Credit units: 3
Offered: Either Term 1 or Term 2
Weekly hours: 3 Lecture hours
College: Arts and Science
This course introduces Chinese civilization within an historical perspective, from prehistory to the beginning of the 20th century. Using written records, archaeological relics and works of art in order to cover over three thousand years and a vast geographical area. We will focus on several key topics; including important issues and historical moments in time. These include, but are not limited to: technology (e.g., paper, printing), governance (so-called Confucians and the Classics), religion (Buddhism, Daoism, Islam, etc.), systems of thought, food, language, daily life, social forms, identity, gender, the state, art, literature, architecture, and historiography. Some of the questions we will ask include: Where can we find connections or discontinuities? How can—and cannot—textual and archaeological sources help us understand people and their daily lives? How have Chinese thinkers, leaders, religious professionals, and ordinary people understood the past and used it to address pressing concerns even today? Part of your task as a student is to pay attention to recurring themes and topics presented in the readings and lectures, and to draw comparisons and ask your own.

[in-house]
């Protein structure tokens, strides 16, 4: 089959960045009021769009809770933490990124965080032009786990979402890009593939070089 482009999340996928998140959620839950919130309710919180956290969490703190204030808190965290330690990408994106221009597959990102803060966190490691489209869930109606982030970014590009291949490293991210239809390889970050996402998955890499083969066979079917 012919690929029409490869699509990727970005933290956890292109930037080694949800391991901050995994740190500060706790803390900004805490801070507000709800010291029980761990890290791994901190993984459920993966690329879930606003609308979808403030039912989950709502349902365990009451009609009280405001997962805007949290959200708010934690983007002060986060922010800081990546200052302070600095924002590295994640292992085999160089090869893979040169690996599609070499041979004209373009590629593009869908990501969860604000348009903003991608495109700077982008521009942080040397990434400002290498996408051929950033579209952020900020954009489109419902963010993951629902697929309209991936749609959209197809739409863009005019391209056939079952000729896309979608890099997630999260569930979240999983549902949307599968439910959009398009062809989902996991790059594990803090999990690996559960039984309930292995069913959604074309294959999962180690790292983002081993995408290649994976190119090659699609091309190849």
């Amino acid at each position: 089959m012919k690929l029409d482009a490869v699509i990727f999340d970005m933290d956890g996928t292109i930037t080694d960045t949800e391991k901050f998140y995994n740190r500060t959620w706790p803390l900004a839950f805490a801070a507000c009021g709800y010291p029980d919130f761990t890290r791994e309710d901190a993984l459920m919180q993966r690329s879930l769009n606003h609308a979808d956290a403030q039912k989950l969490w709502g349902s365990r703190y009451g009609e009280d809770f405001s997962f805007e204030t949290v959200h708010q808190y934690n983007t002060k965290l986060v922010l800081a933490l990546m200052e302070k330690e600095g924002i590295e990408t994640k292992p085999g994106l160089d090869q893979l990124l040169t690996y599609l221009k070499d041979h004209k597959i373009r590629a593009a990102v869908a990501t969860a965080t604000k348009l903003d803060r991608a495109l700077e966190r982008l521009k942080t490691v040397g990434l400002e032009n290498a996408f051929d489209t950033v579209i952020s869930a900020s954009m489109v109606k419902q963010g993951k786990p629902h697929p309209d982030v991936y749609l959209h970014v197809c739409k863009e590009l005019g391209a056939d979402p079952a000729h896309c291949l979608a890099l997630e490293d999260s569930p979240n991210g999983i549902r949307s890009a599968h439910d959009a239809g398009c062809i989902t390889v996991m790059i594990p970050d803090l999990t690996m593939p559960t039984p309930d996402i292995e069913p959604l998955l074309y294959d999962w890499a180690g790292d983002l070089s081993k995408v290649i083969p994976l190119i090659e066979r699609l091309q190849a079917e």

Prerequisite(s): 3 credit units HIST at the 100 level; or 30 credit units of University level courses.
Upcoming class offerings
The syllabus is a public document that provides detail about a class, such as the schedule of activities, learning outcomes, and weighting of assignments and examinations.
Once an instructor has made their syllabus publicly available on USask’s Learning Management System, it will appear below. Please note that the examples provided below do not represent a complete set of current or previous syllabus material. Rather, they are presented solely for the purpose of indicating what may be required for a given class. Unless otherwise specifically stated on the content, the copyright for all materials in each course belongs to the instructor whose name is associated with that course. The syllabus is the intellectual property of instructors or the university.